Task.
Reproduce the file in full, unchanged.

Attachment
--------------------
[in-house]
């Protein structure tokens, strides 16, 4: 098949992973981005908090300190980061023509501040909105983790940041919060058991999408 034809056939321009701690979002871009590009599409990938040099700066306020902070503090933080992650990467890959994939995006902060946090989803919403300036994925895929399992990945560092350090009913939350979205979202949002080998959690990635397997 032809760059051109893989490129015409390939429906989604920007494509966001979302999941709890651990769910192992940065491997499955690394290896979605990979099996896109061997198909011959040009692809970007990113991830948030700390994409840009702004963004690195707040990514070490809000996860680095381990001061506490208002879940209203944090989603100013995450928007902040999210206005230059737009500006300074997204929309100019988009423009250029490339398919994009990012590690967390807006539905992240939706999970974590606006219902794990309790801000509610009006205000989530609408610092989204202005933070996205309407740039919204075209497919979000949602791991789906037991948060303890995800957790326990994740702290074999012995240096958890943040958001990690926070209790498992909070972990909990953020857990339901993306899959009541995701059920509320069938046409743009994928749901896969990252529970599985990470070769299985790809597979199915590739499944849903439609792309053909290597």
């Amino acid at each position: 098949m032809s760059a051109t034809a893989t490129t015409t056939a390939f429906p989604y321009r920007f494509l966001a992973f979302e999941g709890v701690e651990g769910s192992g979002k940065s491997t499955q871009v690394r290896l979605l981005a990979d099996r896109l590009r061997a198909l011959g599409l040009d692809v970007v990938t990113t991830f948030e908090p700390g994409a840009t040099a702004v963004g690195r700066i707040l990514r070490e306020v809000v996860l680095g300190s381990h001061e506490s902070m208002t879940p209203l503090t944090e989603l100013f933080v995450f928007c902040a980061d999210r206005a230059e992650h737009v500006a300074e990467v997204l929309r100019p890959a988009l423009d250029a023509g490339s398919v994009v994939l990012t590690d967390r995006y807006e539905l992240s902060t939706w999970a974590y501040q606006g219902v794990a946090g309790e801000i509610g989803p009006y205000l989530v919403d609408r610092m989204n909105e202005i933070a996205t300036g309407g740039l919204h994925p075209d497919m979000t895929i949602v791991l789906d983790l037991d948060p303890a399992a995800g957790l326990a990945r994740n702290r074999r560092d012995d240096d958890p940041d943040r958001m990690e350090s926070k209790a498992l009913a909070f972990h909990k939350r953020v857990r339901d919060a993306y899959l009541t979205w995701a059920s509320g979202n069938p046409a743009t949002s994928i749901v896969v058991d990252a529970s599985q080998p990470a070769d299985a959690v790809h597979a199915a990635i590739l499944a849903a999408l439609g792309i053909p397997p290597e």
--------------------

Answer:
[in-house]
């Protein structure tokens, strides 16, 4: 098949992973981005908090300190980061023509501040909105983790940041919060058991999408 034809056939321009701690979002871009590009599409990938040099700066306020902070503090933080992650990467890959994939995006902060946090989803919403300036994925895929399992990945560092350090009913939350979205979202949002080998959690990635397997 032809760059051109893989490129015409390939429906989604920007494509966001979302999941709890651990769910192992940065491997499955690394290896979605990979099996896109061997198909011959040009692809970007990113991830948030700390994409840009702004963004690195707040990514070490809000996860680095381990001061506490208002879940209203944090989603100013995450928007902040999210206005230059737009500006300074997204929309100019988009423009250029490339398919994009990012590690967390807006539905992240939706999970974590606006219902794990309790801000509610009006205000989530609408610092989204202005933070996205309407740039919204075209497919979000949602791991789906037991948060303890995800957790326990994740702290074999012995240096958890943040958001990690926070209790498992909070972990909990953020857990339901993306899959009541995701059920509320069938046409743009994928749901896969990252529970599985990470070769299985790809597979199915590739499944849903439609792309053909290597």
């Amino acid at each position: 098949m032809s760059a051109t034809a893989t490129t015409t056939a390939f429906p989604y321009r920007f494509l966001a992973f979302e999941g709890v701690e651990g769910s192992g979002k940065s491997t499955q871009v690394r290896l979605l981005a990979d099996r896109l590009r061997a198909l011959g599409l040009d692809v970007v990938t990113t991830f948030e908090p700390g994409a840009t040099a702004v963004g690195r700066i707040l990514r070490e306020v809000v996860l680095g300190s381990h001061e506490s902070m208002t879940p209203l503090t944090e989603l100013f933080v995450f928007c902040a980061d999210r206005a230059e992650h737009v500006a300074e990467v997204l929309r100019p890959a988009l423009d250029a023509g490339s398919v994009v994939l990012t590690d967390r995006y807006e539905l992240s902060t939706w999970a974590y501040q606006g219902v794990a946090g309790e801000i509610g989803p009006y205000l989530v919403d609408r610092m989204n909105e202005i933070a996205t300036g309407g740039l919204h994925p075209d497919m979000t895929i949602v791991l789906d983790l037991d948060p303890a399992a995800g957790l326990a990945r994740n702290r074999r560092d012995d240096d958890p940041d943040r958001m990690e350090s926070k209790a498992l009913a909070f972990h909990k939350r953020v857990r339901d919060a993306y899959l009541t979205w995701a059920s509320g979202n069938p046409a743009t949002s994928i749901v896969v058991d990252a529970s599985q080998p990470a070769d299985a959690v790809h597979a199915a990635i590739l499944a849903a999408l439609g792309i053909p397997p290597e």